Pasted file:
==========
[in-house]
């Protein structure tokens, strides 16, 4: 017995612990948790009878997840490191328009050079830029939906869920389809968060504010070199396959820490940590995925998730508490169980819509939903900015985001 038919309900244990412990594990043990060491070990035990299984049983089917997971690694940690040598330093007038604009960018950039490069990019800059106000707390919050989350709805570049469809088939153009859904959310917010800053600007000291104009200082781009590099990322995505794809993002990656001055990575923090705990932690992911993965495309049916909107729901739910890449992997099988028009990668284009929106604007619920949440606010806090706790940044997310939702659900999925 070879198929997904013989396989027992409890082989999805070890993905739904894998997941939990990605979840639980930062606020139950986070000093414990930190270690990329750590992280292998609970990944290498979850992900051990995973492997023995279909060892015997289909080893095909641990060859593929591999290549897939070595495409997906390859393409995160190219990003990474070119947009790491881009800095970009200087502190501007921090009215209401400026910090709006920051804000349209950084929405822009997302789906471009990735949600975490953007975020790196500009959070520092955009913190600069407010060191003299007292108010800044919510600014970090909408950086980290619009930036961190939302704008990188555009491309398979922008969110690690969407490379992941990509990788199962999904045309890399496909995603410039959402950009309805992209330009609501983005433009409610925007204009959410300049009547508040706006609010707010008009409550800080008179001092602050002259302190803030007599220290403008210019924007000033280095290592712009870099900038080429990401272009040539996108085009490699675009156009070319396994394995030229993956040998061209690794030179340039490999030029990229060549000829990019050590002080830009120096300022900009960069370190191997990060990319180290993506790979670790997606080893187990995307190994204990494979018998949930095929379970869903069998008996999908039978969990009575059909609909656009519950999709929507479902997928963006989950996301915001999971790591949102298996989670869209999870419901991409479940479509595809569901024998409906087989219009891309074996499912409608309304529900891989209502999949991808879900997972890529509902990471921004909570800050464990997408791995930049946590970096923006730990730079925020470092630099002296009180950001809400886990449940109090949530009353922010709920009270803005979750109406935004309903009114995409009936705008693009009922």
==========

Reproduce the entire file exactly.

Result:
[in-house]
């Protein structure tokens, strides 16, 4: 017995612990948790009878997840490191328009050079830029939906869920389809968060504010070199396959820490940590995925998730508490169980819509939903900015985001 038919309900244990412990594990043990060491070990035990299984049983089917997971690694940690040598330093007038604009960018950039490069990019800059106000707390919050989350709805570049469809088939153009859904959310917010800053600007000291104009200082781009590099990322995505794809993002990656001055990575923090705990932690992911993965495309049916909107729901739910890449992997099988028009990668284009929106604007619920949440606010806090706790940044997310939702659900999925 070879198929997904013989396989027992409890082989999805070890993905739904894998997941939990990605979840639980930062606020139950986070000093414990930190270690990329750590992280292998609970990944290498979850992900051990995973492997023995279909060892015997289909080893095909641990060859593929591999290549897939070595495409997906390859393409995160190219990003990474070119947009790491881009800095970009200087502190501007921090009215209401400026910090709006920051804000349209950084929405822009997302789906471009990735949600975490953007975020790196500009959070520092955009913190600069407010060191003299007292108010800044919510600014970090909408950086980290619009930036961190939302704008990188555009491309398979922008969110690690969407490379992941990509990788199962999904045309890399496909995603410039959402950009309805992209330009609501983005433009409610925007204009959410300049009547508040706006609010707010008009409550800080008179001092602050002259302190803030007599220290403008210019924007000033280095290592712009870099900038080429990401272009040539996108085009490699675009156009070319396994394995030229993956040998061209690794030179340039490999030029990229060549000829990019050590002080830009120096300022900009960069370190191997990060990319180290993506790979670790997606080893187990995307190994204990494979018998949930095929379970869903069998008996999908039978969990009575059909609909656009519950999709929507479902997928963006989950996301915001999971790591949102298996989670869209999870419901991409479940479509595809569901024998409906087989219009891309074996499912409608309304529900891989209502999949991808879900997972890529509902990471921004909570800050464990997408791995930049946590970096923006730990730079925020470092630099002296009180950001809400886990449940109090949530009353922010709920009270803005979750109406935004309903009114995409009936705008693009009922």